‘Kill Your Friends’ movie review: Has the power to amuse, shock and repulse

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In 2008, Scottish writer John Niven published his first full-length novel, Kill Your Friends: a hilarious, horrifying satire on the music business during the Britpop-saturated 1990s.

Based in part on the author’s experiences working in the industry – although to what degree is between him, his conscience and his lawyer – the book chronicles the fall and rise of Steven Stelfox: A&R manager, rapacious deviant and brutal killer.

Seven years and a shower of deserved critical acclaim on, Niven has adapted Kill Your Friends for the big screen, with Owen Harris (Holy Flying Circus) directing and Nicholas Hoult (Mad Max: Fury Road, X Men: Days of Future Past, Skins) starring as Stelfox. While the result is nowhere near as gleefully deranged or faecally fixated as the original, it retains enough of the insane, sparkling awfulness to make for an entertaining movie with the power to amuse, shock and repulse – frequently in the same scene.

It is 1997 and Steven Stelfox is highling through life in the Artists and Repertoire department at Unigram Records like a mescaline-addled Philippe Petit. With a colossal appetite for drugs, champagne and sexual depravity (all prerequisites for the job), Stelfox has no actual talent for talent-spotting – but then neither do any of his colleagues, with whom he is locked in a literal battle to the death for the Holy Grail: discovering and signing the next Spice Girls, the next Oasis, the next … Goldie?

It’s a dog beast dog and then stab dog in the balls world, and all of them live in secret terror of being outed as frauds. When he is overlooked for promotion in favour of even less gifted co-worker Roger Waters (James Corden), Stelfox goes into murderous meltdown.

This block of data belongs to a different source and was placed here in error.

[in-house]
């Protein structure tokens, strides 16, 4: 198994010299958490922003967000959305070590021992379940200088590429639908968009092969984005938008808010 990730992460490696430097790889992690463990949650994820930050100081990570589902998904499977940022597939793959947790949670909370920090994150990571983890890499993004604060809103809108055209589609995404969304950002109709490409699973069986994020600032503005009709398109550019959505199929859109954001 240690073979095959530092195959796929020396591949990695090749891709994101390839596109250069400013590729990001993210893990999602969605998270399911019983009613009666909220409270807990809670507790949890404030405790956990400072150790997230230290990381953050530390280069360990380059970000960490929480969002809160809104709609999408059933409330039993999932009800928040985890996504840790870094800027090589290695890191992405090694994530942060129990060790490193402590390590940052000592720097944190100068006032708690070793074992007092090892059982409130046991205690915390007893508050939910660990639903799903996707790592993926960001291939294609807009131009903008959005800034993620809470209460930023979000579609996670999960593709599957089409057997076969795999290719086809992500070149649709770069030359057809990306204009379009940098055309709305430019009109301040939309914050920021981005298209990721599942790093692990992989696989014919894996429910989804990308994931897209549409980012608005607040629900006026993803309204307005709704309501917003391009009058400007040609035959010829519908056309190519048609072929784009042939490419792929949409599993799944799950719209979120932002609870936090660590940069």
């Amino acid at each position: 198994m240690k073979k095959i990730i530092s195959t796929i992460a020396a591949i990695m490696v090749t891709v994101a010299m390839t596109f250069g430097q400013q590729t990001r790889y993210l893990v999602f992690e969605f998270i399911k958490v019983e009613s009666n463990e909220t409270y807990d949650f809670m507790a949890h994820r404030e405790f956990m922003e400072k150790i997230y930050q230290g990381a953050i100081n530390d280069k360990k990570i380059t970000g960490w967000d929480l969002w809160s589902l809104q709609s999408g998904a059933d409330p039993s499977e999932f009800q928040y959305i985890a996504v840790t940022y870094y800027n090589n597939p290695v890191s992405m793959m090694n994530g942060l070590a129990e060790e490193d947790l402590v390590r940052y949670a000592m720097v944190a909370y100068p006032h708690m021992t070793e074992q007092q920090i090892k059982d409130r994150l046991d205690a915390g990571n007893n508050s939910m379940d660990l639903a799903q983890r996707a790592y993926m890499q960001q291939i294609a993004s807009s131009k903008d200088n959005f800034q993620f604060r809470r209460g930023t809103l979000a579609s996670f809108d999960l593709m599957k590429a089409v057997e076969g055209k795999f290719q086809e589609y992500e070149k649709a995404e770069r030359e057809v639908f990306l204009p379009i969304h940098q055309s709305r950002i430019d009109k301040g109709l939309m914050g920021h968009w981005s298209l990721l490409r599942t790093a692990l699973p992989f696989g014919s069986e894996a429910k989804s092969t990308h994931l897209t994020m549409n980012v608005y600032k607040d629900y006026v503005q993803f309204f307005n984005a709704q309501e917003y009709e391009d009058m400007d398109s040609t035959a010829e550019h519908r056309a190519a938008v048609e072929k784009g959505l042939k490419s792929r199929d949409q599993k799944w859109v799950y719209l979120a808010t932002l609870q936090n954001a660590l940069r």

Stelfox’s inner monologue, which serves as the film’s narration, is a ceaseless stream of sexually explicit, scatological black filth, by turns ghastly and glorious. Niven writes it with medical precision but when reciting these demented diatribes of revenge, destruction and Geri Halliwell swimming rivers of HIV-infected semen, Nicholas Hoult sounds like Jacob Rees-Mogg reciting a Fred West shopping list.

Olympian detachment is all very well, but when the actor struggles to match the warped brutality of the material it questions the validity of casting him in the first place.

Hoult has his moments – he provides a suitably ironic counterpoint to grotesque caricatures like Rudi, the manic German record producer, and excels in the scene where a disintegrating Stelfox writhes hysterically in front of the ‘Karma Police’ video, face pressed against Thom Yorke’s on the TV screen as he kisses his career goodbye – but someone older and tougher would have been more effective. Tom Riley, who appears as Stelfox’s nemesis Anthony Parker Hall, might have made a better fist of it.

Kill Your Friends successfully captures the visuals of the period (you can almost smell the beer stains on the carpet in the provincial nightclub where the Songbirds’ dance takes off, while the NME cover featuring disabled drum ‘n’ bass artist Rage is indistinguishable from the real thing) and the soundtrack, featuring Blur, Oasis, Radiohead and the Chemical Brothers, is as impeccable as it is evocative. But this is no mere nostalgia trip to an era where even the dullest of people could smoke indoors with impunity.

The violence is bloody enough and disturbing enough to leave an impression that lingers long after the strains of ‘Beetlebum and ‘Block Rockin’Beats’ have faded.

Released in UK cinemas on Friday 6 November 2015.

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